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Fantasy. Fiction. HTML:Devastated by the loss of his friends, Drizzt Do'Urden resumes his vicious battle against the orc army and King Obould Many-Arrows

Drizzt Do'Urden knows what it means to be alone. As a young drow, he was exiled from his home in the Underdark, reviled and feared by his own kind. Only after an arduous journey to Faerűn did he meet the surface dwellers who accepted him, befriended him, and became his steadfast allies. Now, those friends lie dead beneath a fallen tower, leaving Drizzt more alone than he has ever been before.
Fueled by his rage and sorrow, Drizzt becomes the Hunter—the ultimate enemy of the orc hordes still ravaging the North under King Obould's command. Convinced that everything he loves has been destroyed, he vows to do nothing except kill, kill, and kill again until there are no enemies left. But in the midst of Drizzt's days of endless slaughter, a pair of elves appear with their pegasi, a promise of aid—and a spark of hope.
The Lone Drow is the second book in The Hunter's Blades trilogy and the fifteenth installment in the Legend of Drizzt series..
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English (6)  Spanish (1)  All languages (7)
Showing 1-5 of 6 (next | show all)
The worst kinds of Mary Sue, to me, are the Bulletproof Sue and the Constantly Brooding Sue. Driz'zt is both. Ugh. ( )
  benjamin.duffy | Jul 28, 2013 |
The orcs are gathering in great numbers to try and take Mithrill Hall if not all the northland. Seperated from his friends he thinks to be dead, Drizzt embarks on a quest of vengence and slaughter. Back at Mithrill Hall Bruener lays near death while the rest fight on.

Being a R. A. Salvatore fan I may be biased but once again I feel he has done a wonderful job with this second book in the trilogy. A gripping tale with superb battles made it a very quick read since I could not put it down. ( )
  LouCypher | Jun 9, 2009 |
Interesting, but not really as good as some of his other Drizzt novels - though better than some too! ( )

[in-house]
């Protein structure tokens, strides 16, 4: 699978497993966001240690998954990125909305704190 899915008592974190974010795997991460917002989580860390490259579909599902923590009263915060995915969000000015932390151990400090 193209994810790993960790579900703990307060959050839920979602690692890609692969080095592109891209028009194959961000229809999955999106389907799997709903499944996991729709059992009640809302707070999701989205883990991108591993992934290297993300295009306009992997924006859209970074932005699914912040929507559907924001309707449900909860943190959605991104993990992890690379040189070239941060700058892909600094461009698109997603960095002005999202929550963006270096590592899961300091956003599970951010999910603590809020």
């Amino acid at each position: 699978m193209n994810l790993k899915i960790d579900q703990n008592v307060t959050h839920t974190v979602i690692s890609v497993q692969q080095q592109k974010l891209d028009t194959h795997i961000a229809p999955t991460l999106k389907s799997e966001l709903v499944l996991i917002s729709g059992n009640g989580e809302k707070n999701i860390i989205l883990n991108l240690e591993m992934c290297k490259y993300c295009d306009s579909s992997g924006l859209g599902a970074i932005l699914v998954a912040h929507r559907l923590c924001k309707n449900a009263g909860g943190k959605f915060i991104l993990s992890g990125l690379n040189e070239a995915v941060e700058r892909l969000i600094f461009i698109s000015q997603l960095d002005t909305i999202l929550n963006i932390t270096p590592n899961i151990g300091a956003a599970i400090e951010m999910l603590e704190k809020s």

Karlstar | Nov 23, 2008 |
I really enjoyed this book. Recently I have been re-reading through the Drizzt books. At the time that I read this I was between Streams of Silver and The Halfling’s Gem. This book is quite different from the older books, but it was still very enjoyable. It took a while for the book to build up, but once it got going it was fantastic. I got tired of Drizzt being all mopey. The alter-ego of the Hunter wasn’t as strong as I was expecting. In Exile, the Hunter took over Drizzt’s life. He couldn’t turn it on and off as he pleased. In this one he used it to his gain, and then maybe felt bad afterwards. I was looking forward to that struggle with the Hunter taking control. The plot with Bruenor had been spoiled for me by reading a poorly written review, so I missed out on some of the suspense that should have been there. Still it was a great book. I liked the groove that you see Catti-Brie and Wulfgar falling into. Also, I like the twist introduced by the relationship between Drizzt and Innovindil. ( )
  rbtwinky | May 7, 2008 |
It took me a little while to get into this one, mainly because I initially had some difficulty relating to Drizzt's motivations. I got a better grasp on where he was coming from as the book progressed, though, and overall I enjoyed it. ( )
  xicanti | Dec 23, 2006 |
Showing 1-5 of 6 (next | show all)
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» Add other authors (3 possible)

Author nameRoleType of authorWork?Status
R. A. Salvatoreprimary authorall editionscalculated
Lockwood, ToddCover artistsecondary authorsome editionsconfirmed

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Fantasy. Fiction. HTML:Devastated by the loss of his friends, Drizzt Do'Urden resumes his vicious battle against the orc army and King Obould Many-Arrows

Drizzt Do'Urden knows what it means to be alone. As a young drow, he was exiled from his home in the Underdark, reviled and feared by his own kind. Only after an arduous journey to Faerűn did he meet the surface dwellers who accepted him, befriended him, and became his steadfast allies. Now, those friends lie dead beneath a fallen tower, leaving Drizzt more alone than he has ever been before.
Fueled by his rage and sorrow, Drizzt becomes the Hunter—the ultimate enemy of the orc hordes still ravaging the North under King Obould's command. Convinced that everything he loves has been destroyed, he vows to do nothing except kill, kill, and kill again until there are no enemies left. But in the midst of Drizzt's days of endless slaughter, a pair of elves appear with their pegasi, a promise of aid—and a spark of hope.
The Lone Drow is the second book in The Hunter's Blades trilogy and the fifteenth installment in the Legend of Drizzt series..

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